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‘Optimistic' UK Bocuse D'Or team readies for Stockholm European qualifier

30 April 2014
‘Optimistic' UK Bocuse D'Or team readies for Stockholm European qualifier

By Richard McComb

The UK's Bocuse D'Or team flies to Stockholm at the weekend (3 May), buoyed by a spirit of optimism.

Adam Bennett (pictured) and commis chef Josh Allen have completed their training regime at University College Birmingham, honing their techniques and the composition of their spectacular dishes during the countdown to the European qualifier.

The duo, coached by Idris Caldora, a UK Bocuse D'Or veteran, held their final five-and-a-half hour run through in a specially-built competition kitchen at University College Birmingham on Wednesday (30 April).

The meat platter, comprising ham on the bone and pigs' trotters, and the individually plated fish course, featuring coley, Belon oysters and blue mussels, both look and taste highly accomplished. The composition of the dishes will not be revealed until the grand cook-off, which takes place during the GastroNord at Stockholm International Fairs.

It is the second time Bennett, head chef at Andreas Antona's the Cross in Kenilworth, Warwickshire, has represented the UK. He has been designing and practising his meat platter with pork sourced from the Swedish farm that will supply the competition in Stockholm. However, he has not yet cooked with either Swedish coley or the oysters the chefs will be given and is flying to Stockholm early to work with the produce and assess any peculiarities.

Bennett said: "When we first entered the competition in 2012, I was determined that we would make the most of the experience and enjoy ourselves. The same is true this time round."

Changes to the team structure, introduced by Bennett, have been hugely beneficial. The chef has appointed an apprentice chef, which has given him "head space and time to think." Matt Nicholls, 19, studying an NVQ level 3 in professional cookery at UCB, has been on duty for the set up and run through of every session, ensuring all the equipment and ingredients have been in place, saving the chefs several hours each day.

Bennett said: "It means our heads are a lot clearer to concentrate, which is what the Scandinavians and teams like that have been doing for years. The first time we did the European qualifier, the Finnish team had two students helping them. That's where I got the idea from."

Bennett, formerly head chef at Michelin-starred Simpsons in Birmingham, said his new role at the Cross meant it would have been impossible to prepare without the help of an apprentice. He also paid tribute to the support provided by UCB and its vice-chancellor Professor Ray Linforth.

Commis chef Allen (pictured below), 21, is a second-year Culinary Arts Management student at the university and worked under Bennett at Simpsons. Under the chef's guidance, he went on work placement to the three Michelin-star Restaurant Régis et Jacques Marcon in Saint-Bonnet-le-Froid, France.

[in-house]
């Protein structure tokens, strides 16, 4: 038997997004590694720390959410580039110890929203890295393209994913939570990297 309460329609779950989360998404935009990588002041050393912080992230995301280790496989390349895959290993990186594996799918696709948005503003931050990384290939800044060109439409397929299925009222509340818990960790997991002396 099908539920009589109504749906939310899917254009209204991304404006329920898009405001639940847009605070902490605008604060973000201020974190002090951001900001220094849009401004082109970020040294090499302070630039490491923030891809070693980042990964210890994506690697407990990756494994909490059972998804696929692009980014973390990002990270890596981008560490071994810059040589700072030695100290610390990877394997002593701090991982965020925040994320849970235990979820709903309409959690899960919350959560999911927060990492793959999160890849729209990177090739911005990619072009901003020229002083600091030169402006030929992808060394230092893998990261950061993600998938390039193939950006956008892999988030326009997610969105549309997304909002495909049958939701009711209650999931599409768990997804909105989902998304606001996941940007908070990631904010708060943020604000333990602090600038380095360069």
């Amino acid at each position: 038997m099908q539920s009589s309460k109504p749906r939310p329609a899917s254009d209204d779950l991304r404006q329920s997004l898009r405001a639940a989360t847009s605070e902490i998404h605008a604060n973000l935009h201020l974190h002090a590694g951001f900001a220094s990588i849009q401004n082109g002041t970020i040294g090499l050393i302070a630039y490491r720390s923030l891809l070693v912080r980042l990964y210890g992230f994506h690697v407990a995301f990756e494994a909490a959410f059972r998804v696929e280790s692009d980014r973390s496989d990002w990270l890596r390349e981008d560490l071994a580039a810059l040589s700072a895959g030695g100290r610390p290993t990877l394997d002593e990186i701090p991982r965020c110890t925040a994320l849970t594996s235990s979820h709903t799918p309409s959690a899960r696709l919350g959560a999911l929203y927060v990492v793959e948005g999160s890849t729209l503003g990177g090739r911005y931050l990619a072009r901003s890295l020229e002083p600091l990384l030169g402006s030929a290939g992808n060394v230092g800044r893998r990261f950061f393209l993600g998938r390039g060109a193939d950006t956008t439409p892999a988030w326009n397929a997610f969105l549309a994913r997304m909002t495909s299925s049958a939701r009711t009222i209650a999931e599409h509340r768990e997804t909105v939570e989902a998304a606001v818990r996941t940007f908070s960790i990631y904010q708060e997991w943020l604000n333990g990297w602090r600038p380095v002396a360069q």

Allen was responsible for producing the hot and cold canapés at the restaurant, which he said was great preparation for his role as Bocuse D'Or commis, where he is heavily involved in the complex garnishes.

Allen said: "I was really chuffed to be asked to be commis. It takes over your life doing the Bocuse D'Or. You lie in bed and think about it. Every time you practise, you want to get better and faster at it."

Bennett remains a self-deprecating professional but the facts are these: a typical day involves dropping daughter Asha at school in Coventry, driving to Birmingham for 9.30am; preparing, practising and evaluating for the Bocuse D'Or until 5.30pm, then heading to the Cross for dinner service, leaving for home around midnight. "It's a glamorous industry we work in," he said with a wry smile.

Bennett said preparations for the contest were "streets ahead" of 2012-13. He said: "The food has developed since Lyon. I think it is a better set of dishes than we did in the final. There's another layer to it."

However, the chef is far from complacent, adding: "It doesn't matter how good your dishes are: if you mess something up, it is messed up. You can be the best cook in the competition on all your practices, but if you mess it up on the day it doesn't count for a thing."

Coach Caldora (pictured below with Bennett) represented the UK in the Bocuse D'Or in 1996. He was working at the then Churchill Inter-Continental in Portman Square and said comparing the competition then and now was like "chalk and cheese."

"I had to raise the money to get to France. My commis didn't have a suit. I had to arrange the freight and get the equipment over," said Caldora.

The style of cooking and the techniques have changed dramatically. Caldora said: "The finish is a lot cleaner now and there is more precision. It is how food has developed. If you take your top restaurants, they are working at a very high level and that precision is emulated in what Adam is doing. The whole thing has evolved."

Bennett competes on Thursday 8 May, the second day of the qualifier, and has been drawn between Finland and Switzerland in the adjacent competition kitchens. The results will be announced later that afternoon.

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